Saturday, November 4, 2017

the last book I ever read (Petty: The Biography by Warren Zanes, excerpt eleven)

from Petty: The Biography by Warren Zanes:

“I could always look around the room,” Petty says, “in the studio, say, and know right where I stand with everybody there, except Stan.” Lynch’s ways of handling his fears about Petty breaking up the band generally found the drummer doing more to ensure that the band did break up than anything else. That Lynch had more skills than were being used in the Heartbreakers hardly set him apart within the group. He’d gotten a publishing deal with Warner/Chappell in the early 1980s. He had ambitions. “Stan was more talented than just being a drummer,” says Petty. “He was quite a bright guy. He wrote music, though he never approached me with any. But he was a songwriter, a producer. There was a lot he was capable of. But there never would’ve been that outlet for him in the Heartbreakers.” Petty says Lynch was kicked out of the band “two or three times.” Others see that as a low estimate. Lynch’s decision to move back to Florida shortly after Full Moon Fever, leaving Los Angeles for good, was the geographic symbol of an emotional divide that the band and crew had been living with for years.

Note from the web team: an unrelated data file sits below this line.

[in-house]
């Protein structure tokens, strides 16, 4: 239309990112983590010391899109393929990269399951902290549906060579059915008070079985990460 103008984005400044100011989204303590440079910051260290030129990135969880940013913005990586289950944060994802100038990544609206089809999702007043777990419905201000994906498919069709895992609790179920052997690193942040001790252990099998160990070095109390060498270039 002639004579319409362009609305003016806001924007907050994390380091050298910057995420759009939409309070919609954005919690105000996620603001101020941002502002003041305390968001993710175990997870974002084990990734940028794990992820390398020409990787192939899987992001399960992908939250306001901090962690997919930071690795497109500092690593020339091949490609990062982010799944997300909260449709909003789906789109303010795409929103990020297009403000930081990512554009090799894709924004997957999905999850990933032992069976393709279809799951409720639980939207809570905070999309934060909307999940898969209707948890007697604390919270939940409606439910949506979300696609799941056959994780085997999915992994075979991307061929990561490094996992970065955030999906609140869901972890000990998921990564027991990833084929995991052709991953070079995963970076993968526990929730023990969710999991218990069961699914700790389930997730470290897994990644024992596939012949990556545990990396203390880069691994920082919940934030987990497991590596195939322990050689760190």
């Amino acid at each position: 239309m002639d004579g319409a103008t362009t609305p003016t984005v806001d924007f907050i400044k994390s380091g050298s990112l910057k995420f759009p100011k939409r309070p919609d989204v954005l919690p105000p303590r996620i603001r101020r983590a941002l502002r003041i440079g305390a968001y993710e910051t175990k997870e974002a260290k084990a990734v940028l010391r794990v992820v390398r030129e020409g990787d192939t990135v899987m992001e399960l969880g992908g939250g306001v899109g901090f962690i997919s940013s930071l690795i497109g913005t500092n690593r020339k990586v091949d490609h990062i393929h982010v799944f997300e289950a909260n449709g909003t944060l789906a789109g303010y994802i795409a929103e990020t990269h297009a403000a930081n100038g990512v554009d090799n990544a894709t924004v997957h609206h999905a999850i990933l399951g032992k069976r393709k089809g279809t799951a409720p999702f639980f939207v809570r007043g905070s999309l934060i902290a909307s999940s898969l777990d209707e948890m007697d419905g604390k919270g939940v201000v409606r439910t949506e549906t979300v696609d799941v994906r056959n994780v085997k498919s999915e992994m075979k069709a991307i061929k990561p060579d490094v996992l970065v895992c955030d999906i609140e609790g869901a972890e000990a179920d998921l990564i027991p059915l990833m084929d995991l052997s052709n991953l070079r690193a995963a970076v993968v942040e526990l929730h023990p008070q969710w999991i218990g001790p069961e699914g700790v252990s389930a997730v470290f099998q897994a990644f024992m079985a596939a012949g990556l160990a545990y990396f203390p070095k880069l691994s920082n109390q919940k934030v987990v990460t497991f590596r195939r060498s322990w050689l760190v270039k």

By the time Petty and Rick Rubin had begun to commingle their ambitions for what would become Wildflowers, and Petty had entered into a writing phase that would be richer than any other in his career, the question came up again: is this going to be a band record? “I said to Tom, ‘Do you want to do it with your band? Do you want to put a band together? Like, how do you want to do this?’” recalls Rubin. “I was completely open to however he wanted to approach it. The album that I was a fan of was not a Heartbreakers album, so I wasn’t tied to that. It was really more up to Tom. And he talked a lot about not wanting Stan to play on Wildflowers.” Which meant that Petty was again weighing his own ambitions in record making against his loyalty to the band. It wasn’t a place he liked to be, but it was a place he often found himself. Loyalty, which seemed unambiguous as a virtue, was bringing him a lot of trouble. He resented the people with whom he had to work the hardest to remain loyal, which meant Stan Lynch but also his wife, Jane. How could they not feel it? Surely they did. Some days they hated him.

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